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Administrators at a Missouri college end a magazine's print edition. Editors say it's retaliation and censorship.


While administrators at Lindenwood University near St. Louis say they killed a student magazine to ensure a digital focus, editors say it is retaliation for recent controversial articles including stories about mental health, lower pay and lack of benefits for adjunct professors, and the 20th anniversary of a murder that occurred on campus.

The 32-page magazine, The Legacy, published two to three times a semester and was paid for by the university. The staff doesn't know their new budget yet.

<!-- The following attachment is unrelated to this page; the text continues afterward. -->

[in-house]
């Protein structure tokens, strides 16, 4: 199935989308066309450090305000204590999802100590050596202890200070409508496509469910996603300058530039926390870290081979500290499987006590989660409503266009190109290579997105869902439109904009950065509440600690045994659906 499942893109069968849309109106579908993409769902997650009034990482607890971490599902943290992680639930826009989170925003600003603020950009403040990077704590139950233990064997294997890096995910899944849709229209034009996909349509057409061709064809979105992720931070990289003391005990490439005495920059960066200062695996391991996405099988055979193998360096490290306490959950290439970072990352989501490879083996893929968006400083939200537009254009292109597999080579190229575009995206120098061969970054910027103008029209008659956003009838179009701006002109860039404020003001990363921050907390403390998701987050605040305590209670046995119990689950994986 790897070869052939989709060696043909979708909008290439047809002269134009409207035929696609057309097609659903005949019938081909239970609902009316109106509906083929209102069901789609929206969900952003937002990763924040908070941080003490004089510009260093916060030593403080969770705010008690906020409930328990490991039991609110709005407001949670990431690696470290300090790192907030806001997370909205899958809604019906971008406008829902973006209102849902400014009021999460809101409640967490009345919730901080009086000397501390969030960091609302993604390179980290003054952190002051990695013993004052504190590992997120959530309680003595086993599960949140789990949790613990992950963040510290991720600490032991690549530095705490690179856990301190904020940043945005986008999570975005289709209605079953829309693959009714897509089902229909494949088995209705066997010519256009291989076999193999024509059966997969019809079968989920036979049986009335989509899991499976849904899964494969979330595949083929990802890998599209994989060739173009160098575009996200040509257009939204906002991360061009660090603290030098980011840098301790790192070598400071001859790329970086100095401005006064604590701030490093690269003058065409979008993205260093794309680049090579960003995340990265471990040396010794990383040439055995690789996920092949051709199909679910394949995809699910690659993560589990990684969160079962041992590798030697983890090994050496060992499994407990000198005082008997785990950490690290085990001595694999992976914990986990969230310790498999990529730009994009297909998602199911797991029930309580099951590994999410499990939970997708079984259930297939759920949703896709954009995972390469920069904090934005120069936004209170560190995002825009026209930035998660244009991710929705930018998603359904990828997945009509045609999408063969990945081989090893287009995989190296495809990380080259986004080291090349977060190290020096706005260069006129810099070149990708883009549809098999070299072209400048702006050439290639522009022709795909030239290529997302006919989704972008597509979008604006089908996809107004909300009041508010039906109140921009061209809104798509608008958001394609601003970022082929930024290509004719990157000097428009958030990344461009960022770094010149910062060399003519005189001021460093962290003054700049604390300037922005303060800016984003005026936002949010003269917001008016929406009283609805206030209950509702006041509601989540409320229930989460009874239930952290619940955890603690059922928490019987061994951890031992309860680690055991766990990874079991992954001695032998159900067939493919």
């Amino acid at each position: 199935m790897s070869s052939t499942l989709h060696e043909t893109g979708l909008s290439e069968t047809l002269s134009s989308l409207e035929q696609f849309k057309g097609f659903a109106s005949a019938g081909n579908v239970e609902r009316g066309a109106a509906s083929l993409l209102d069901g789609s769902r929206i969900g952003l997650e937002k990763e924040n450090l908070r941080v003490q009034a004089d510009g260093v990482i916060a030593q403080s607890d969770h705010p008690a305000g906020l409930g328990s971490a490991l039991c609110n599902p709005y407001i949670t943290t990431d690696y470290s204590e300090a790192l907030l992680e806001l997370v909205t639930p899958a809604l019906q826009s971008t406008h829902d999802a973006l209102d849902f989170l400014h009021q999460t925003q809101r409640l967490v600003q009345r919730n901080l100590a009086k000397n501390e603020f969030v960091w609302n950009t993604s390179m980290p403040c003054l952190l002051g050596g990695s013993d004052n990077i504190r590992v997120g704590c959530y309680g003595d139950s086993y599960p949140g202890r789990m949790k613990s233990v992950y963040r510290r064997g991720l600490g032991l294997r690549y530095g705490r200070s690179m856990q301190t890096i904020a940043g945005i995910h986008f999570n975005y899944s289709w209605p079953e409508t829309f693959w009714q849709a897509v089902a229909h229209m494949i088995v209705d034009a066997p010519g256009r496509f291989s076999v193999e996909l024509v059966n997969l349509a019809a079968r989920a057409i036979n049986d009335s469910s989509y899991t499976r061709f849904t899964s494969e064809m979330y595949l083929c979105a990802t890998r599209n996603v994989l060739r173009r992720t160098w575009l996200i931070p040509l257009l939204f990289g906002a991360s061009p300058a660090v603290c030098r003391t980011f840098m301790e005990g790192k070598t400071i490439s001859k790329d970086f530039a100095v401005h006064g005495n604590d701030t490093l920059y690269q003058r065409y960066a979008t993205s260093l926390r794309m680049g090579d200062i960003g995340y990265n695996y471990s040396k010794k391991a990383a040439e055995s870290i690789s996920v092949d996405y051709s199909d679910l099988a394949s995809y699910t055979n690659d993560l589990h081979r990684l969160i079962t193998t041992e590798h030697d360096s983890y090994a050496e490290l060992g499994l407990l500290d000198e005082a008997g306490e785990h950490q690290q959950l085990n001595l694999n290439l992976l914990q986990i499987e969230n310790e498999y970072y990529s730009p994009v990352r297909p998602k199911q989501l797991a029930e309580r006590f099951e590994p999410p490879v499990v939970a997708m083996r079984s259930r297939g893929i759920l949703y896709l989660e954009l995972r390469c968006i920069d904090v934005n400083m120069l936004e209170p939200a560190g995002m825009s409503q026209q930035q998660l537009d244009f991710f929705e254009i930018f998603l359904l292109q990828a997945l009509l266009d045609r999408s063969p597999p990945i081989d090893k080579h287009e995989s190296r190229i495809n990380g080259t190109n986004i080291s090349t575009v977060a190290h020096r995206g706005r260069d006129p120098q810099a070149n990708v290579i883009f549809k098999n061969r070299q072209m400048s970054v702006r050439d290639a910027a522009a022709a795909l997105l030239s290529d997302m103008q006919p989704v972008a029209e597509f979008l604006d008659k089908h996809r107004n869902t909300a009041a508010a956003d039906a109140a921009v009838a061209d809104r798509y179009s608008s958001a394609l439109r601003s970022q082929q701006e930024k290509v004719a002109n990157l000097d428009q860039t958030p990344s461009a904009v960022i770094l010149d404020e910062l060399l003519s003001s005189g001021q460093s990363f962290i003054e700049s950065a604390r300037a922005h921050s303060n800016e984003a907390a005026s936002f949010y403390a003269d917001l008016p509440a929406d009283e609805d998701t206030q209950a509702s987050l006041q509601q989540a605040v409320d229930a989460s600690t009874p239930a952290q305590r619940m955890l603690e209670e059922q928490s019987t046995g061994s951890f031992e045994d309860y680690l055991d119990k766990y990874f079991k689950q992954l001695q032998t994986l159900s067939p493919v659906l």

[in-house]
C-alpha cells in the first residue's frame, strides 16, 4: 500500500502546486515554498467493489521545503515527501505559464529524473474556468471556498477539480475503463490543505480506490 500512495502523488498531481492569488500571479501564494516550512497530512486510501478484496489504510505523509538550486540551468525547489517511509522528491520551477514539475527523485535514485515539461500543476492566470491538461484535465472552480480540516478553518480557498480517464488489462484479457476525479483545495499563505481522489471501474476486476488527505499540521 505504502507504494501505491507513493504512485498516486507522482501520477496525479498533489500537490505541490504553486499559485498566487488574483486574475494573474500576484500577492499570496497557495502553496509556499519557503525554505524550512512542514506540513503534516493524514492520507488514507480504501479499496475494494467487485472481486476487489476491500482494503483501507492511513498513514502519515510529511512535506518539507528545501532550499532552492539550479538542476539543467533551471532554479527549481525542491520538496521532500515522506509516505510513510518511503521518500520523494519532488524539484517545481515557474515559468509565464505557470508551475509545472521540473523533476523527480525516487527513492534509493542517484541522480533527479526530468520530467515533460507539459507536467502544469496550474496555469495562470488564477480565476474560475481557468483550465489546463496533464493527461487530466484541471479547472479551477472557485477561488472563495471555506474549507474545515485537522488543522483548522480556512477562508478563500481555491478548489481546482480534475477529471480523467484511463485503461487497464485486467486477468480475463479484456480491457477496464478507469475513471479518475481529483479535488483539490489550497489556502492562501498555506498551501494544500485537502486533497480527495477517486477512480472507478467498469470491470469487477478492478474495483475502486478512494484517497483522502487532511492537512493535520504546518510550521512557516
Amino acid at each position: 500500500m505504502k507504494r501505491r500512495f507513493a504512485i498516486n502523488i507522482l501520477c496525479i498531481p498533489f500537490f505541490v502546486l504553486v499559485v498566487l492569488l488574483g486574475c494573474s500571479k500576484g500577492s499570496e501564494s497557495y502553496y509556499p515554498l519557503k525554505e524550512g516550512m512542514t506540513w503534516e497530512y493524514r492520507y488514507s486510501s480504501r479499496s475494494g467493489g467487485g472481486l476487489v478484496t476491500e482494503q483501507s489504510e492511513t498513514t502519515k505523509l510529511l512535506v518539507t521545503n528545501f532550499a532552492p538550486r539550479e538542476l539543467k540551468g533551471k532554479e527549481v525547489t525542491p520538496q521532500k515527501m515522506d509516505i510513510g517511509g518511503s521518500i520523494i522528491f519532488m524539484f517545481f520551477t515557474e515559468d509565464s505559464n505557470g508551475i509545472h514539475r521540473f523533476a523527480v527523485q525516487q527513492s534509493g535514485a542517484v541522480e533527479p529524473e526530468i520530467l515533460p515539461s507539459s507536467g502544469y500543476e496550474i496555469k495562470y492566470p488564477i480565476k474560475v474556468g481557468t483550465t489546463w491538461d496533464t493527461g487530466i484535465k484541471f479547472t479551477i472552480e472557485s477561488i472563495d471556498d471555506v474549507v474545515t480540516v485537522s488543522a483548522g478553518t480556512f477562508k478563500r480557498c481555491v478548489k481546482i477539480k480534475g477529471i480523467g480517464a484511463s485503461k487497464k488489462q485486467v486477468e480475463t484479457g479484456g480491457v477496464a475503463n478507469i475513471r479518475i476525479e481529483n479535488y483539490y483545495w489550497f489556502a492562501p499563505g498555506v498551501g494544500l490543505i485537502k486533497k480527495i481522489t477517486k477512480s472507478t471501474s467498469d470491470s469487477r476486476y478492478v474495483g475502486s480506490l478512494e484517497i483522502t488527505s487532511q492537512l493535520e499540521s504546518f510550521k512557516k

"I think it's a weak cover-up and a blatant attempt at censorship, to be very honest."

-MADELINE RAINERI, NEWS EDITOR OF THE LEGACY

Mike Hiestand, senior legal counsel at the Student Press Law Center, said situations like this are becoming "fairly typical."

"It's just another one of those situations where...the voice of a community is being taken away and it sounds like a big part of it is being taken away is because the paper is actually publishing news," Hiestand said. 

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